Back to Ganoksin | FAQ | Contact

Riveting stake


#1

I’m embarrassed to say that I asked for a riveting stake for
Christmas, which I received, and have forgotten how I was supposed
to use it. It had no instructions with it. I thought I saw one in
Lapidary Journal Jewelry Artist and that was why I ordered it.

Please help someone who has too many tools and just keeps buying
things because they look as if they could be fun to work with!

Carolyn in Clearwater, FL


Riveting Block
#2

I’m embarrassed to say that I asked for a riveting stake for
Christmas, which I received, and have forgotten how I was supposed
to use it. It had no instructions with it. I thought I saw one in
Lapidary Journal Jewelry Artist and that was why I ordered it.

email Helen Driggs at the magazine, she is their tool person.

John


#3

Does this Help

Beaducation: PRODUCT TIP: Using the Riveting Stake

Greg, Clearwater


#4

I am interested in the answer to this question too. There on
vertical slots on the outer edge of some. How are these used?


#5

Thanks, John,

I’d also posted my request on the site for Lapidary Journal and
received the I needed.

Carolyn


#6

Thanks, Gregory, for the link. I have various size holes drilled
through my bench block, which my dad made from a really hard wood,
that serves nearly the same purpose as the holes in the riveting
stake. I am just curious what the use is for the graduated vertical
slots on the edge of the stake. I have never seen its use
demonstrated.


#7

Hi Denise,

I have various size holes drilled through my bench block, which my
dad made from a really hard wood, that serves nearly the same
purpose as the holes in the riveting stake. I am just curious what
the use is for the graduated vertical slots on the edge of the
stake. I have never seen its use demonstrated. 

Could those slots be for bending different gauges of sheet metal or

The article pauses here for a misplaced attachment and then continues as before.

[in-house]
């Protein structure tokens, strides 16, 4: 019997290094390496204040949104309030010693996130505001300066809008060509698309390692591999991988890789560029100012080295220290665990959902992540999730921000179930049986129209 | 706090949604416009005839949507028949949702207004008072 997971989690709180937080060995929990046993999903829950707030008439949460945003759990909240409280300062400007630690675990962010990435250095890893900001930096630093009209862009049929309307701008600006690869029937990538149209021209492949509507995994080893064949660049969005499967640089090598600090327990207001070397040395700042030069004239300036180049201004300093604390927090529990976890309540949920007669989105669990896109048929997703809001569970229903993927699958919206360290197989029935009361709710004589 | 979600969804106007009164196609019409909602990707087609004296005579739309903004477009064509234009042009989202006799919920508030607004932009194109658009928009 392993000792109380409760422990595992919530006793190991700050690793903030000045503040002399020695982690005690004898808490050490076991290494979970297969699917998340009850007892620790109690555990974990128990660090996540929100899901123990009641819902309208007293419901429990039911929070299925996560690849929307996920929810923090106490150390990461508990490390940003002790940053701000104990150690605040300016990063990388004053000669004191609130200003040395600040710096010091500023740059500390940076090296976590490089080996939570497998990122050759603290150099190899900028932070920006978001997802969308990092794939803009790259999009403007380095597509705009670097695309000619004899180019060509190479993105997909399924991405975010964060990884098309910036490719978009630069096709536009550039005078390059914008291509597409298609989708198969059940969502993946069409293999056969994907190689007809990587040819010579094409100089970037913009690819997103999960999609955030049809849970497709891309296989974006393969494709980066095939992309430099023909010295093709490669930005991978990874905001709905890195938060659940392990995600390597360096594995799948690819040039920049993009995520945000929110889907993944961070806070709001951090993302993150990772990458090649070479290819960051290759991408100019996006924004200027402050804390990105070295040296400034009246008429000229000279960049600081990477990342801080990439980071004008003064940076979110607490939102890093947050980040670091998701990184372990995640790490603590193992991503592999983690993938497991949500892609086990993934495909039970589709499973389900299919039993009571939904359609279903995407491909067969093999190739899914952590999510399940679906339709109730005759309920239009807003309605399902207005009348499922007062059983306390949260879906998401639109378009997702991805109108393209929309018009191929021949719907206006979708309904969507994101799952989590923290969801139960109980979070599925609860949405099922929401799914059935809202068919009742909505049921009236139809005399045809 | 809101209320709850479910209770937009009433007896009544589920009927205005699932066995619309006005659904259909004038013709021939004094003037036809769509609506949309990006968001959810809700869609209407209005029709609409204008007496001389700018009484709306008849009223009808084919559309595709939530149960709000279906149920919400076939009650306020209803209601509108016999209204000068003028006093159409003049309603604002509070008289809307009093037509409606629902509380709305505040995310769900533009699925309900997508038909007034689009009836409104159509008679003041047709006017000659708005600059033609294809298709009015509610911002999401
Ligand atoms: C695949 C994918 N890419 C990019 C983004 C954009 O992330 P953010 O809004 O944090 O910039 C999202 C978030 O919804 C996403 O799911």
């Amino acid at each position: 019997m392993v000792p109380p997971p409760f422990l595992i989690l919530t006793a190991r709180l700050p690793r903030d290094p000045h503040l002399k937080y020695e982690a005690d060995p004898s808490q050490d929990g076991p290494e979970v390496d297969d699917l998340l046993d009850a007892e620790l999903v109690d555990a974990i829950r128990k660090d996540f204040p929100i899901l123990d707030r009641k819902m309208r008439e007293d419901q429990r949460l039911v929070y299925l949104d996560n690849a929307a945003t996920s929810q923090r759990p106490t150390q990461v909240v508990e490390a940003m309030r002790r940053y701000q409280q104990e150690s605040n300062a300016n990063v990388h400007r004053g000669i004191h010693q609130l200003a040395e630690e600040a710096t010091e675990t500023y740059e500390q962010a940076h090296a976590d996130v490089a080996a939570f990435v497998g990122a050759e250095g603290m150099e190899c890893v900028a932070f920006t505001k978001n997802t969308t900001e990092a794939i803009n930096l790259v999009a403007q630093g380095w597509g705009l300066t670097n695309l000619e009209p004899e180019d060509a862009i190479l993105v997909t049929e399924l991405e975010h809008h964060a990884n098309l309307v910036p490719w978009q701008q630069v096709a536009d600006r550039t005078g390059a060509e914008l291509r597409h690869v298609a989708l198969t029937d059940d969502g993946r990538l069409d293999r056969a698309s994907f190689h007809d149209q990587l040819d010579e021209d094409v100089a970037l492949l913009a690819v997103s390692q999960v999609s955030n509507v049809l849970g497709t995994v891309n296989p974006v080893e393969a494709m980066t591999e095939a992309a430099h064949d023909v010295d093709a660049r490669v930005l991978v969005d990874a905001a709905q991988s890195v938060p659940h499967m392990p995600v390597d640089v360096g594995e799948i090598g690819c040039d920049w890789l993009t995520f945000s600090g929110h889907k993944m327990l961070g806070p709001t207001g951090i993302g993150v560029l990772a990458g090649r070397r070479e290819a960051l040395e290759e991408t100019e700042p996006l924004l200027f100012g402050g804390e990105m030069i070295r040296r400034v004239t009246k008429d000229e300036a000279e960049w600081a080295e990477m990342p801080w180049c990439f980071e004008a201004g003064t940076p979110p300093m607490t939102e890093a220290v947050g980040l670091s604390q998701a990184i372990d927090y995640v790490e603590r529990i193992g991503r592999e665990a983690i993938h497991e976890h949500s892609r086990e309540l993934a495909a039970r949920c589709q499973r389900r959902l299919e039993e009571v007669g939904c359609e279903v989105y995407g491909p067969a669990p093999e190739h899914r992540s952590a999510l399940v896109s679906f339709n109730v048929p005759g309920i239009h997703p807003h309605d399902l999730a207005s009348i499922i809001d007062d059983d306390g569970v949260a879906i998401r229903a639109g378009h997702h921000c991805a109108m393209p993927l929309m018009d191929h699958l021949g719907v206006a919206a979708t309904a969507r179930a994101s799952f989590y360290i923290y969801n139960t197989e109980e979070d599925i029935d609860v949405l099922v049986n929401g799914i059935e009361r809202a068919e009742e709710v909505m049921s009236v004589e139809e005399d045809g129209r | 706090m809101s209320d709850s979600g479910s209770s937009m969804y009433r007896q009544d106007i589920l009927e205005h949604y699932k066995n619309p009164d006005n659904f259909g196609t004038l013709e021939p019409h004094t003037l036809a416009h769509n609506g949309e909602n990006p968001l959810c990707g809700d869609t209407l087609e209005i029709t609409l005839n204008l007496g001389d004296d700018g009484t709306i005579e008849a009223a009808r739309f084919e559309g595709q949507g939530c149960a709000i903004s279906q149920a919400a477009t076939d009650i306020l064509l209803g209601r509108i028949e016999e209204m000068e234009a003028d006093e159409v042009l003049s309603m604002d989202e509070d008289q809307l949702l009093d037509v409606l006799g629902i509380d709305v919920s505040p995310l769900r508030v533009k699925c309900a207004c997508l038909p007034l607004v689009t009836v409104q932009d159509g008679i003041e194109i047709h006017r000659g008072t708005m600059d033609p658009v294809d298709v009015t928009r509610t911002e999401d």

bezel wire?

Kim


#8
I am just curious what the use is for the graduated vertical slots
on the edge of the stake. 

I too would like to know what the slots are for. I got one
inexpensively on ebay,to use as a “cheaters” way to start a rivet.
The one I bought was called a hex anvil. Of course, you get what you
pay for: the slots in mine aren’t exactly at 90. So whatever one
does with them, I won’t be able to do it quite correctly. What I
don’t know won’t hurt me? Maureen


#9
I too would like to know what the slots are for. 

The slots are for arranging small parts. Try to solder side by side 3
short pieces of wire. You quickly discover that they do not want to
be next to each other. Use one of the slots to arrange them. Secure
with a drop of glue, and no problems. The same goes for thin sheets
or any small parts requiring alignment.

Leonid Surpin
www.studioarete.com


#10
Could those slots be for bending different gauges of sheet metal
or bezel wire? 

How you use it is up to you. But it may help to understand that
these riveting stakes were not originally designed and made for
jewelers. They are a watchmakers tool that some jewelers have found
useful. The holes and slots and all were originally designed for
doing some of the same sorts of things that watchmakers staking tools
do, as well as for some types of riveting or peening, etc. The slots
let you do things like resting the flat face of a gear on a flat
surface while the shaft through it has somewhere to go, or the shaft
can lay flat on the stake while a gear has that slot to swing into…
I’m not a watchmaker, so I can’t fill in all the details. But the key
is that it’s not really designed as a jewelers riveting tool. It just
happens to be useful for that as well. In use, the side of a rivet
that has not yet been peened over, goes down into a hole or slot, as
best fits, so it’s not deformed or pushed back into the joint when
you peen over the side facing up. The stake supports the metal, and
peening over the rivet helps tighten the whole assembly. But there
are a lot more openings, and slots, and the like, in the watchmakers
uses, than are normally needed for typical jewelers riveting needs.

Peter Rowe


#11

Those little hexagonal riveting stakes were originally used by
trades other than jewelers. (Machinists & etc, IIRC) They didn’t have
bench pins. My belief has always been that the little slots were to
give a little support during cutting-off of thin (for them) metal
stock.

FWIW
Brian


#12

I didn’t originate this post, but want to thank everyone for your
replies. Everyone is so helpful around here. :slight_smile: